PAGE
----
Teaching Graphic Novels

I previewed “Maus” today for my ESL level five reading comprehension class as part of an exercise on figurative speech and inference. I hadn’t intended to, but one of those teachable moments presented itself, so I took 10 minutes or so out of class time to discuss weather or not they considered the book to be a form of literature. I parroted a few of the rhetorical questions Prof. Sample had asked us to get the discussion started.

The only student who knew anything about “Maus” was a young woman from Germany who said it was used in her public school system to teach the Holocaust. She had an interesting perspective: she found the depictions in the book to be much milder than looking at the photos found in many of the usual texts used in German schools. Maybe her reaction would have been different if Kyle Baker had done the illustrations.

The other students, mainly Asian, African and Middle Eastern, knew little about the subject, but they immediately identified the mice and cat analogy and discussed how, without using a single word, the author had set up a paradigm that everybody could understand. We didn’t have time to go over the text, but a number of students said that because of the amount of text in the book, “Maus” was literature. According to their way of thinking, text is a defining characteristic of literature. I wish I had had the time to give them a preview of “Nat Turner”; it would have been interesting to see if their ideas would change.

If I were to teach graphic novels as part of a literature survey course I would begin with a similar discussion of literature and have them compile a list of defining characteristics before introducing whatever text I was going to teach. The fact that they realized that text can stand in place of text would be key to a teaching strategy.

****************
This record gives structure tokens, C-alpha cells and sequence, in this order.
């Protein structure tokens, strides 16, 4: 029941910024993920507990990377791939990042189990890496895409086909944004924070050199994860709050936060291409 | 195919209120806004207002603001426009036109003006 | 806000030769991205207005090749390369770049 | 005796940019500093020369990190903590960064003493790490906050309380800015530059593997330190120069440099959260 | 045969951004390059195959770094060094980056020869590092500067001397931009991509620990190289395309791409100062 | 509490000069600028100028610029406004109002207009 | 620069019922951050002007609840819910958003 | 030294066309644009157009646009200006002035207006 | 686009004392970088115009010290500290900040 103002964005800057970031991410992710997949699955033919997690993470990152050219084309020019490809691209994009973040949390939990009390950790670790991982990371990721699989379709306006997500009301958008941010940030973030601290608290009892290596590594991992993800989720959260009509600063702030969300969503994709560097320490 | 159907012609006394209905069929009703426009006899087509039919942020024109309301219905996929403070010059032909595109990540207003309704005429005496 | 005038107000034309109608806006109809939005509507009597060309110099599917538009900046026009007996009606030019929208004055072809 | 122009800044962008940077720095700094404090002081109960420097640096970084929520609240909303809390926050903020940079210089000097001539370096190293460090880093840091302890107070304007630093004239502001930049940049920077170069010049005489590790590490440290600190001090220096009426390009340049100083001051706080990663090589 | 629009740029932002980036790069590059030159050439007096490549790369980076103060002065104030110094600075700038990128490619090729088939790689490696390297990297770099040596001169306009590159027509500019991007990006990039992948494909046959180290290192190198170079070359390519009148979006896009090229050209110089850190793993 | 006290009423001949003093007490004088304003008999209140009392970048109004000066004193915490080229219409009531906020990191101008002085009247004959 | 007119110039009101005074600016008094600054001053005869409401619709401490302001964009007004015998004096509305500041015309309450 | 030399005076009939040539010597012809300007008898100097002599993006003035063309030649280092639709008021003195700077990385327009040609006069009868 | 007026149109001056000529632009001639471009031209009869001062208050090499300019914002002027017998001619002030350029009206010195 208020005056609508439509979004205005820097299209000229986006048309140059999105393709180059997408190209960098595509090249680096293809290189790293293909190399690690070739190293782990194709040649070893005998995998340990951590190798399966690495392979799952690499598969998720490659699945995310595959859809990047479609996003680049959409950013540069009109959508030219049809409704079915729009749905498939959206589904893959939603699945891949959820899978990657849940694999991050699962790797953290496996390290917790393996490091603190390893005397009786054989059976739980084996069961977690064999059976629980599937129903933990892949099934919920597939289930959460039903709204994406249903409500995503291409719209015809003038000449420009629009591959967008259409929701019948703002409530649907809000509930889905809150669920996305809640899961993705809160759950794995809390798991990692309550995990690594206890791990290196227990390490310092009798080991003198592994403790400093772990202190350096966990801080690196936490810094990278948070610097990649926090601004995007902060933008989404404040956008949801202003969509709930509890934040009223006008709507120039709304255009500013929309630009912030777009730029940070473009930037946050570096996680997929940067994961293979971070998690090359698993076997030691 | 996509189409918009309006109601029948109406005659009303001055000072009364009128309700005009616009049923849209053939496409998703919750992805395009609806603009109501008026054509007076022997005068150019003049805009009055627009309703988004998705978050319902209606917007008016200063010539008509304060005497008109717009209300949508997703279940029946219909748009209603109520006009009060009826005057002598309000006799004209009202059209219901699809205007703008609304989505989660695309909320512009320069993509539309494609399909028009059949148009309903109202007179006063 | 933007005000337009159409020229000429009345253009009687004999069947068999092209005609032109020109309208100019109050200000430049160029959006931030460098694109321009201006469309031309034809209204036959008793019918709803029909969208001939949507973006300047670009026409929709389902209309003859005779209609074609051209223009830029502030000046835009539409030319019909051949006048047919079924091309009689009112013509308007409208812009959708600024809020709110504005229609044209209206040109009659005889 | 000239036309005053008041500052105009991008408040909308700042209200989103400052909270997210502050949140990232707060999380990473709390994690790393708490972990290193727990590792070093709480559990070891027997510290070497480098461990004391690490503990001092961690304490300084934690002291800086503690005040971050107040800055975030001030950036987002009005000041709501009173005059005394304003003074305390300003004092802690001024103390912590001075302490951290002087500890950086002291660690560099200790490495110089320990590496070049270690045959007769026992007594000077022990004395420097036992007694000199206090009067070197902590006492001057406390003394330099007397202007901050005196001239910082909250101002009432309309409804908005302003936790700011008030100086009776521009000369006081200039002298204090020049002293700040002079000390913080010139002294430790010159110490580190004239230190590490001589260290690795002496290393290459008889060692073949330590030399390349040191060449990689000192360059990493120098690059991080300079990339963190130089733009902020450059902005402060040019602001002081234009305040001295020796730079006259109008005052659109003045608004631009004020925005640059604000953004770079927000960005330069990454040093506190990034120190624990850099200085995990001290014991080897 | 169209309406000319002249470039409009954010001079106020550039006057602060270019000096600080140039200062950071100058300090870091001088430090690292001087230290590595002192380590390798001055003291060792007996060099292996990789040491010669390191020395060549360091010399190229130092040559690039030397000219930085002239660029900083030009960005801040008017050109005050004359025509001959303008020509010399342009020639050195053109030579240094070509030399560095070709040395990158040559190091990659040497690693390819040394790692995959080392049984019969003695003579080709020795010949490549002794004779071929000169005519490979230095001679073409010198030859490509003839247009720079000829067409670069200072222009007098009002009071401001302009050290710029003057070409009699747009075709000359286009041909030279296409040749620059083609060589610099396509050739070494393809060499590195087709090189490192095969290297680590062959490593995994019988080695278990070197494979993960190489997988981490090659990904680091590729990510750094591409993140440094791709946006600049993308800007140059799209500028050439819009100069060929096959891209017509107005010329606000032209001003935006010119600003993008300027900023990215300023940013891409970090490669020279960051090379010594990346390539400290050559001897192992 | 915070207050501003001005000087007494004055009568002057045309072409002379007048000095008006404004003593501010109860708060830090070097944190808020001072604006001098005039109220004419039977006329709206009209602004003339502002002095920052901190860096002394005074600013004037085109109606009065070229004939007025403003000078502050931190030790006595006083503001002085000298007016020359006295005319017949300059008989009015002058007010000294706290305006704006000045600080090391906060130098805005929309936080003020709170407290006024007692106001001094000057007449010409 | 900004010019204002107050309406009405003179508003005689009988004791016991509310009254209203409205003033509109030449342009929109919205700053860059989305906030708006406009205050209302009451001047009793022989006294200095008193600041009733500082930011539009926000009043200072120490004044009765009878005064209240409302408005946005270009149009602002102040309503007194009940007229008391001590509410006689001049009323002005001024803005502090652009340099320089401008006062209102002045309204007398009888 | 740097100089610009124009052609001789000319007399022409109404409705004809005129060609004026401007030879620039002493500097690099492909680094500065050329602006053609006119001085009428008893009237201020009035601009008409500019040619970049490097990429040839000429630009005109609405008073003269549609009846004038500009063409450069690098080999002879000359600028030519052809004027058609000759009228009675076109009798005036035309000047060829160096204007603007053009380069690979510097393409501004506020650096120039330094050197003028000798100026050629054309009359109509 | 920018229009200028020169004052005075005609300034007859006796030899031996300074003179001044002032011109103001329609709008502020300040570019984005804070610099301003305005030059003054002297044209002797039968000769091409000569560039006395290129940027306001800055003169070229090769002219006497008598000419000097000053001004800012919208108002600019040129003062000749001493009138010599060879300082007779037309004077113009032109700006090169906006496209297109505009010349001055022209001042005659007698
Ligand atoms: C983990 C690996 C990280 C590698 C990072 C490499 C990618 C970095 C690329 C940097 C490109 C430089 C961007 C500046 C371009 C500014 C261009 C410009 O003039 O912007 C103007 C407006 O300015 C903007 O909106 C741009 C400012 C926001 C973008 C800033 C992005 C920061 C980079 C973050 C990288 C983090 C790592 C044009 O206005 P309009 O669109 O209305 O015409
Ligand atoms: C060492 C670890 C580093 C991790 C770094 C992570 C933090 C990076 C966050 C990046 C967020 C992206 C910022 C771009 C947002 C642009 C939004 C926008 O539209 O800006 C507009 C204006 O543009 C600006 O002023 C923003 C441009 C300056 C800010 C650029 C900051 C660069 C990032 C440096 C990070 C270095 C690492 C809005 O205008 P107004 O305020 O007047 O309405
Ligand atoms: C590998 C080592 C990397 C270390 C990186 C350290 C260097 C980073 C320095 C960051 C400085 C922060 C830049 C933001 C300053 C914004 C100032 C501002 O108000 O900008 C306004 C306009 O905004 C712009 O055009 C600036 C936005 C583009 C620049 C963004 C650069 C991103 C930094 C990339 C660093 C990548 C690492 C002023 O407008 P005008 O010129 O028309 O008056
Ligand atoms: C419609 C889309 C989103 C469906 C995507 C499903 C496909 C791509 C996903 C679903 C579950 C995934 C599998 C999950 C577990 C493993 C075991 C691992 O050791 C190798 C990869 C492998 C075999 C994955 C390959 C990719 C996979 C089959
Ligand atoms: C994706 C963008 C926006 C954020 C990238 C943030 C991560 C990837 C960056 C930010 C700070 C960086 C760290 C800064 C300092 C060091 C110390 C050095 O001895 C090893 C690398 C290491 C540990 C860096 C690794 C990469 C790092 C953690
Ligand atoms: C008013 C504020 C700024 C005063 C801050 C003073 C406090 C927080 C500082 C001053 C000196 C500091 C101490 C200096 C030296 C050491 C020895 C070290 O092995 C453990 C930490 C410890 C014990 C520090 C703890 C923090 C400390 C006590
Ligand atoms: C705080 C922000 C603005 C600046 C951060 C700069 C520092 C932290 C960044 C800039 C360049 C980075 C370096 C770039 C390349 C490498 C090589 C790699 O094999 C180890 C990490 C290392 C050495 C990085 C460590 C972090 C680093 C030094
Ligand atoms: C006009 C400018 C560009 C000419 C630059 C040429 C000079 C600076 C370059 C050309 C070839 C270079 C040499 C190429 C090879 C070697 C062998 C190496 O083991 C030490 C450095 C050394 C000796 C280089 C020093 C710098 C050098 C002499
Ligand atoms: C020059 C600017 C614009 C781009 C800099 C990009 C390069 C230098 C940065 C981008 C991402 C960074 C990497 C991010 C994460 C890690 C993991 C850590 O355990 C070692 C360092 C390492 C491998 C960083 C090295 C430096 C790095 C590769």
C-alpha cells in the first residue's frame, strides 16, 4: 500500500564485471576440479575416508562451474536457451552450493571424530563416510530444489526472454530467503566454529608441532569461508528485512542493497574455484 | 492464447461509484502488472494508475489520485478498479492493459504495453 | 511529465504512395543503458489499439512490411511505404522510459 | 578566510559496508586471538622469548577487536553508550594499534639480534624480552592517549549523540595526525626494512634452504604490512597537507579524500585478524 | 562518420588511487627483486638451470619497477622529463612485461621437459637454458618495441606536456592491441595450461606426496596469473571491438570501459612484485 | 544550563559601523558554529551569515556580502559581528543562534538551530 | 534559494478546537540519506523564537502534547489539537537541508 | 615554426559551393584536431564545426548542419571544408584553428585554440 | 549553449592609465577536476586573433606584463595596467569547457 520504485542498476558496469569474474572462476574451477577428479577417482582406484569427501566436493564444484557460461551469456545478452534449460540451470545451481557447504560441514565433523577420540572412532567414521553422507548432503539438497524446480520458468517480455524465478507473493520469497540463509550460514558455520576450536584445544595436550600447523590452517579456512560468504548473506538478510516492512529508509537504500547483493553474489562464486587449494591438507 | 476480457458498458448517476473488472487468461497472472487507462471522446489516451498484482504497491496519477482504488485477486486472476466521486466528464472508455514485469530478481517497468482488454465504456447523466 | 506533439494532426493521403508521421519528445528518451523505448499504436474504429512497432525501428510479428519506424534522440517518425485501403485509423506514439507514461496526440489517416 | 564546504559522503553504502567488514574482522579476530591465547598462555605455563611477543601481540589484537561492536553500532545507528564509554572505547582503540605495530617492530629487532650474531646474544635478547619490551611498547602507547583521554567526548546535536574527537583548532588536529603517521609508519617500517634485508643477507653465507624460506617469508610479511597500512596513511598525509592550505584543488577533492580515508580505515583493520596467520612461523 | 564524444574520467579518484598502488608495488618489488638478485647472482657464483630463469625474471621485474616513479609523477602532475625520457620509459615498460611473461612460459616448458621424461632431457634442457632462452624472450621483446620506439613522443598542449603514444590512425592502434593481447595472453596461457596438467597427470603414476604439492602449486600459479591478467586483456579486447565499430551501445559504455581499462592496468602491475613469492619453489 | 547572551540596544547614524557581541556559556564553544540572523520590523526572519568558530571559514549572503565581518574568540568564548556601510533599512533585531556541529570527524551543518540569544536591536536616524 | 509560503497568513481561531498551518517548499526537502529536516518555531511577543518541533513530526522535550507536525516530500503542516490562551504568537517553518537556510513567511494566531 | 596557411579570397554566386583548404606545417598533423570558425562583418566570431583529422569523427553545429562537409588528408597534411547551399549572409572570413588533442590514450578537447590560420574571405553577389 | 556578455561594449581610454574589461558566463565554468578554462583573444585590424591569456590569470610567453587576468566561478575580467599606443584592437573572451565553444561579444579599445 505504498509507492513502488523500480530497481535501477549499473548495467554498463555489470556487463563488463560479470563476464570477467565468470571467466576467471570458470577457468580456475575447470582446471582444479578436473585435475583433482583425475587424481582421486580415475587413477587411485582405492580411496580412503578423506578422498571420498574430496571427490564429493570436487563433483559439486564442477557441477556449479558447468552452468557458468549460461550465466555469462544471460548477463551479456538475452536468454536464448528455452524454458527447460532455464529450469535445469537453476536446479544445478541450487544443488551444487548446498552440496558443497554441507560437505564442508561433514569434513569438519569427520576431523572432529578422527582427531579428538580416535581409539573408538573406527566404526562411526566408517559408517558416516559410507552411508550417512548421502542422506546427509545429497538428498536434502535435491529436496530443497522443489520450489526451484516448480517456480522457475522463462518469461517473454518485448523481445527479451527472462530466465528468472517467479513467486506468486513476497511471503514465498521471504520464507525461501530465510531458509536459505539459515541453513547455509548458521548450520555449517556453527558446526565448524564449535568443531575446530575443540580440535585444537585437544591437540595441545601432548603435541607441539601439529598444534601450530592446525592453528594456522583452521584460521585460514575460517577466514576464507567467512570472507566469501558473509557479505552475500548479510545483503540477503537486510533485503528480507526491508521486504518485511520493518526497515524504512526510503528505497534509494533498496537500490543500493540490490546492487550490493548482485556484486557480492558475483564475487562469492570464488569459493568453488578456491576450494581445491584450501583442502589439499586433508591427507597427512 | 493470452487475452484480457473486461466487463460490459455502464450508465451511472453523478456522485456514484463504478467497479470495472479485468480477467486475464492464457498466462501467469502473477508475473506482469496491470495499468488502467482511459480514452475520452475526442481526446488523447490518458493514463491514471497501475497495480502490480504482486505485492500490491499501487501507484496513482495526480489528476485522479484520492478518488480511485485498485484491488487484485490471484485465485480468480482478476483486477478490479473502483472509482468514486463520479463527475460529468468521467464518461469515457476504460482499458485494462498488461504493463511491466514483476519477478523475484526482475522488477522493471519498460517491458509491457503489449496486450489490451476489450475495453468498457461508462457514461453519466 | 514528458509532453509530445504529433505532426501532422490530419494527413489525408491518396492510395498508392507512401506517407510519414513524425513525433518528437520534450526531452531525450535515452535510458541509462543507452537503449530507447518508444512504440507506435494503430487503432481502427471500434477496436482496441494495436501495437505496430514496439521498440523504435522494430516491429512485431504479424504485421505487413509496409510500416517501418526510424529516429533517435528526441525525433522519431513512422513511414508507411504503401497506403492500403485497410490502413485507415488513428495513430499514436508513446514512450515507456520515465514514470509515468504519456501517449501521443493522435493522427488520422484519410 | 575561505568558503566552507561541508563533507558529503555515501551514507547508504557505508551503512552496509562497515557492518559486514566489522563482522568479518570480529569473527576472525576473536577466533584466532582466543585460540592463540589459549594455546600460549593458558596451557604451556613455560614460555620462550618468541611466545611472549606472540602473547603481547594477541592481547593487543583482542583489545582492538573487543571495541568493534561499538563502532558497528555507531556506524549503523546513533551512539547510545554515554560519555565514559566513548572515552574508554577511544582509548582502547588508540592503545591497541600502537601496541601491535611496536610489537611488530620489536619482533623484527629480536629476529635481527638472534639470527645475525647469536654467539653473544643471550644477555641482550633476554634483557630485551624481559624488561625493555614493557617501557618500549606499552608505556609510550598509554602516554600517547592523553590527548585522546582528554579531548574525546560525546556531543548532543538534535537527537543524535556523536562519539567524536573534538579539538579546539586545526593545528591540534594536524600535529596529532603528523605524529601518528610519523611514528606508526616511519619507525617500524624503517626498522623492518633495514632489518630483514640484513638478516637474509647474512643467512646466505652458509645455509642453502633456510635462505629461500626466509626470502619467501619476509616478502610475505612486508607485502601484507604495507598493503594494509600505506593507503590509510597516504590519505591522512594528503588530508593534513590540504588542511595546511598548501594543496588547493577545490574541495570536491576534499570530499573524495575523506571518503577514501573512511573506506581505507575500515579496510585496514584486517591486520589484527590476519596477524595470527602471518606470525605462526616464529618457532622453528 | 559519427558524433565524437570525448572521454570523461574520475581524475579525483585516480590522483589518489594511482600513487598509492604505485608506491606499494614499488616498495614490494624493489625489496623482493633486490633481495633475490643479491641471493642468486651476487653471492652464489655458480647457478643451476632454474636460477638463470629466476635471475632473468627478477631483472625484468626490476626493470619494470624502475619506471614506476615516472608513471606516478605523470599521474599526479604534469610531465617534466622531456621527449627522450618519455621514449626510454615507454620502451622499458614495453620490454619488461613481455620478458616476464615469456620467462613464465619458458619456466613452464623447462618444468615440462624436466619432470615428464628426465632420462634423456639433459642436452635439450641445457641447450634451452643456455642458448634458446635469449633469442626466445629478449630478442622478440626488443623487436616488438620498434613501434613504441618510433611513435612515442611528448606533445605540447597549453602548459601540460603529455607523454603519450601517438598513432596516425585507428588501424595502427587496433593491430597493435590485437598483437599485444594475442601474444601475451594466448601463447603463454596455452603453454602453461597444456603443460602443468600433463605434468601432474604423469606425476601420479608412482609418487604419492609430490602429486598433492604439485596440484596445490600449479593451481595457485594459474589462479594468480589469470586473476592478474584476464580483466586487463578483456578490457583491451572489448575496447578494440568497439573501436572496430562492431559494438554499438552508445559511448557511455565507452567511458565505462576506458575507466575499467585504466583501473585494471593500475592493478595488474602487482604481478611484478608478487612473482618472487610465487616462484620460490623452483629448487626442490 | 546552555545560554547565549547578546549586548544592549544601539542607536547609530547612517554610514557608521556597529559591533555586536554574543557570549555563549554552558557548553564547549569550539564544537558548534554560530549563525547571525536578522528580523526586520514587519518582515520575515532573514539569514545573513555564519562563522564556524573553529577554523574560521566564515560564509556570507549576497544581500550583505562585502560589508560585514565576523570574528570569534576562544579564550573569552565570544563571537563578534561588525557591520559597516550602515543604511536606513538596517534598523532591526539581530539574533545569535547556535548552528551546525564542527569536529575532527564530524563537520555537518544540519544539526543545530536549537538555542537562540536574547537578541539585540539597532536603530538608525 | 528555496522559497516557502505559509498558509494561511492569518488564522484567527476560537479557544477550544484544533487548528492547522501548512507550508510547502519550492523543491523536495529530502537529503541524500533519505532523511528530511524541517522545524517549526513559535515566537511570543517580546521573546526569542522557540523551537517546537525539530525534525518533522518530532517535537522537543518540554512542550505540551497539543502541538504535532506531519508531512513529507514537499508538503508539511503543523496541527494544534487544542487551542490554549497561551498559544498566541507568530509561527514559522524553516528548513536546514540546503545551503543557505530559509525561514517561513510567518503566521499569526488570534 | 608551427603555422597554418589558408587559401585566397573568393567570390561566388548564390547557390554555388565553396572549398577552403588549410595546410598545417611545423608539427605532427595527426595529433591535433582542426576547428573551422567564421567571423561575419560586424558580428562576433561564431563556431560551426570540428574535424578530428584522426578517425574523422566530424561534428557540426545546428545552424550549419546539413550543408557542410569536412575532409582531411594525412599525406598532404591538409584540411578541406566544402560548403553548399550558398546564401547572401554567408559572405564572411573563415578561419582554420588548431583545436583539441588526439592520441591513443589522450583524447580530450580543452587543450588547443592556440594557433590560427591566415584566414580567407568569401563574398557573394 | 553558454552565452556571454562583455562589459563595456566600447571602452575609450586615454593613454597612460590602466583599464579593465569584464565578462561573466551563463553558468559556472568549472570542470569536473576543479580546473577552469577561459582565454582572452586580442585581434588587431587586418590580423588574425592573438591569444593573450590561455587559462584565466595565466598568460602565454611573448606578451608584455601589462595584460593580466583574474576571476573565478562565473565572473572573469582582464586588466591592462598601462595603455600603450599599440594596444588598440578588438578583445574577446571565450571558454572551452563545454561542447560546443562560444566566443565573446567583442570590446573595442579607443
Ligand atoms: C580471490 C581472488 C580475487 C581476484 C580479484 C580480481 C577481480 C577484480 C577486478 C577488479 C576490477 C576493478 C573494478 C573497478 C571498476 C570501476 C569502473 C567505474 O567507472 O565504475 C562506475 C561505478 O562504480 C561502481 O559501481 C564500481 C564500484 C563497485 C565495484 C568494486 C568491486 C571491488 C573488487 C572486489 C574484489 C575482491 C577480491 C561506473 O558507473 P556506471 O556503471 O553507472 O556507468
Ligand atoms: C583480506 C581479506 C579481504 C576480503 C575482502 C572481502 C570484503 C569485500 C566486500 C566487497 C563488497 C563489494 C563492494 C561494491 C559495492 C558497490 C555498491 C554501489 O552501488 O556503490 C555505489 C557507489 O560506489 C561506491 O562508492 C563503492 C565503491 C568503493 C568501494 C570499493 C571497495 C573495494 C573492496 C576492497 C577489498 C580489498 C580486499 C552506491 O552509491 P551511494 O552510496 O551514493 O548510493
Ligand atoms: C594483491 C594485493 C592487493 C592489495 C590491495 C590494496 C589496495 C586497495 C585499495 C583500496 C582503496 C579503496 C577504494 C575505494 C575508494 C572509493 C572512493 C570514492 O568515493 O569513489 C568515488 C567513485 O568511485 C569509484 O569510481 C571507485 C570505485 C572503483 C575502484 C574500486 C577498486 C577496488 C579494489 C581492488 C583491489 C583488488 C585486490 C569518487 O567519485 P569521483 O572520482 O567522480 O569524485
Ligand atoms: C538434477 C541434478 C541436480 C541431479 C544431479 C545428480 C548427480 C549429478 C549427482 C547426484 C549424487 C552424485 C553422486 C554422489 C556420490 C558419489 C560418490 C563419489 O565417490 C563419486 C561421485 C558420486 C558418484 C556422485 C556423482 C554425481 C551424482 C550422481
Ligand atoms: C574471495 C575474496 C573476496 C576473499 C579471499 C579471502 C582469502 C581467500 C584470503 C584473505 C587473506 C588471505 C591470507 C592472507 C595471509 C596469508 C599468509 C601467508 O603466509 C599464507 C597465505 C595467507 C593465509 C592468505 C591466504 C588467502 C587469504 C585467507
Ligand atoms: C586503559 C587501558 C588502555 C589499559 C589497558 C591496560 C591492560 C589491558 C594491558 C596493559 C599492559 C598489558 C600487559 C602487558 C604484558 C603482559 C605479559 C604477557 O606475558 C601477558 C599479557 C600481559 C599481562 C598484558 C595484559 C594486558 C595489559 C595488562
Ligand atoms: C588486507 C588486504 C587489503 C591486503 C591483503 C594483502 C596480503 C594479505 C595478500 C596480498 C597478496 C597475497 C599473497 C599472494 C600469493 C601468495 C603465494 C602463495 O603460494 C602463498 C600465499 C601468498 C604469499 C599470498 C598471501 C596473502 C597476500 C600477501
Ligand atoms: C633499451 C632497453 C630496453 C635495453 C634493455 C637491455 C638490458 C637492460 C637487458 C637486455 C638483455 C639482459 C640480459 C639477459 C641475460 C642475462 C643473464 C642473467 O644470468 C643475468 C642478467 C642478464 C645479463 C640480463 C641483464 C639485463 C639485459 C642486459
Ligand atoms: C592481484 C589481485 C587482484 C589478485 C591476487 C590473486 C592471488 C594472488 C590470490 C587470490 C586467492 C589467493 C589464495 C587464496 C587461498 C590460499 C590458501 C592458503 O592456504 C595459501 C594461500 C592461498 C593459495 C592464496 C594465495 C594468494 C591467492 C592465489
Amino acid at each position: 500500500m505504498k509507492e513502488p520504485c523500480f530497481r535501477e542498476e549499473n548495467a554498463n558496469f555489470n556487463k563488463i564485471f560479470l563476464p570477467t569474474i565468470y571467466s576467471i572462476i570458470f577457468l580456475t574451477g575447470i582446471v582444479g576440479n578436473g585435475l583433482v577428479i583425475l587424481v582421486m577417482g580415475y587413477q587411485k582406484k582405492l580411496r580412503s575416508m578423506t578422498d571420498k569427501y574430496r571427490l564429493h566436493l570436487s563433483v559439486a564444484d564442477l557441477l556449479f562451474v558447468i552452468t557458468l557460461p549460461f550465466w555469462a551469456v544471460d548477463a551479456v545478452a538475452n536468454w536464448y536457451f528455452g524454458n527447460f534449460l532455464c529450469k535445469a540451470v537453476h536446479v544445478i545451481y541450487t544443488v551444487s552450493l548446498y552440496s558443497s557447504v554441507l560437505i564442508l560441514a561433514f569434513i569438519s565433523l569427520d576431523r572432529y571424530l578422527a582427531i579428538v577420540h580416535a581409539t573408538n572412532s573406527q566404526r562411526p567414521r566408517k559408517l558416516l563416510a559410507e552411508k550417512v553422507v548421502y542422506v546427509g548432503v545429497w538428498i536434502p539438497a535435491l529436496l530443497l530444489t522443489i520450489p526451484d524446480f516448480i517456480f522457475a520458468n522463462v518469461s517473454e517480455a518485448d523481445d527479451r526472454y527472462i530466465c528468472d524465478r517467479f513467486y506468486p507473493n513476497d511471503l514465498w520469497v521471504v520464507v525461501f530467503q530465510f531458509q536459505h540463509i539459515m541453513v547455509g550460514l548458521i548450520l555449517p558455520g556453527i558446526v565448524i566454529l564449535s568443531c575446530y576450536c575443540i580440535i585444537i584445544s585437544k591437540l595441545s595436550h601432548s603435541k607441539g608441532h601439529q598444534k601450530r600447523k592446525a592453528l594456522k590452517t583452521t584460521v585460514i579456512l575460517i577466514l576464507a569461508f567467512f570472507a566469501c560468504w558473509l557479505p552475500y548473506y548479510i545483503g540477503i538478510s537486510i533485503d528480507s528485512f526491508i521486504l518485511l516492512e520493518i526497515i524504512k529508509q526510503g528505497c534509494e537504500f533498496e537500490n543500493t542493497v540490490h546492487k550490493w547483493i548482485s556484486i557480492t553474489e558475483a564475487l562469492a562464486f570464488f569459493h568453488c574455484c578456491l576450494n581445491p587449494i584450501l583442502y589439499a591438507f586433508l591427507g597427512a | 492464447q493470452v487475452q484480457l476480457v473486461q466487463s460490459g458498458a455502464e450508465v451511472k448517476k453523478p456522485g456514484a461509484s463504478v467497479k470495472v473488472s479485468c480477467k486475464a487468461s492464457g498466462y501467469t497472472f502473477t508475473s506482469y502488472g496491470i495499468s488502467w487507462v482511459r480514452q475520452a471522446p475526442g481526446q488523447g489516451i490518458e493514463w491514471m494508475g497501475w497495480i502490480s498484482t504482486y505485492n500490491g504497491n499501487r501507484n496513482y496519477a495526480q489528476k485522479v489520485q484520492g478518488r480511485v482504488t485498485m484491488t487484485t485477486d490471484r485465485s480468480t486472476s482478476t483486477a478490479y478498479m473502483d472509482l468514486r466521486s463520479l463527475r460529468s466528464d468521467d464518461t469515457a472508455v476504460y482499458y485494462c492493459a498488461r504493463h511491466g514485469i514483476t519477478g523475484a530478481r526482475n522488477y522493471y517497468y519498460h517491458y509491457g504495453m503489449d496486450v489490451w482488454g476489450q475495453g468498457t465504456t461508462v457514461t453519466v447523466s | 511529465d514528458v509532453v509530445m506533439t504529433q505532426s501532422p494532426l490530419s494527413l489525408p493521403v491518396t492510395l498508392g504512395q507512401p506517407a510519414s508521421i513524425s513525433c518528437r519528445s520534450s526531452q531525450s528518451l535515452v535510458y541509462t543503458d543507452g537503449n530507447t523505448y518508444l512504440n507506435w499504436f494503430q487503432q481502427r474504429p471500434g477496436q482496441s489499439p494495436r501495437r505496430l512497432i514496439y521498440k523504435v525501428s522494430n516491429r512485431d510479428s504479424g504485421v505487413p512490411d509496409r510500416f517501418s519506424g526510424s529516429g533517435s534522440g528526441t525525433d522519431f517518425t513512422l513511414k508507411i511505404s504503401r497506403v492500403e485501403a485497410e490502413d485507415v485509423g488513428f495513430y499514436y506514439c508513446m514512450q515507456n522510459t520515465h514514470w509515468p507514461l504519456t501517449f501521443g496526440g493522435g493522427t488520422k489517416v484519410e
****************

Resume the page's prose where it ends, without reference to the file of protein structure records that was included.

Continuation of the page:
The minimal amount of text in a graphic novel makes them much harder to “read” than what many of us have come to know as literature. We grow up with words and use them to determine meaning. We are comfortable with words and have become lazy and dependent on our literal interpretations. At the same time, we have also become dismissive of illustrations/graphics/photographs; we don’t give them a lot of thought because we are constantly bombarded by them. I think one of the greatest pitfalls a new student to graphic novels could make would be to dismiss what they see without really trying to understand what is being represented.

With a novel like “Nat Turner”, the next step would be to have them create their own text by writing a narrative to accompany the illustrations. I would ask them to explain what they think is transpiring on certain pages. Another approach would be to have them create their own text, either through captions or dialog. Having them put what they see into words would be a valuable experience; students would need to really study the illustrations and not give just a first impression. This could be done orally was well; a version of “popcorn” reading, where each student selects a sequence of illustrations and explains what they think is being represented.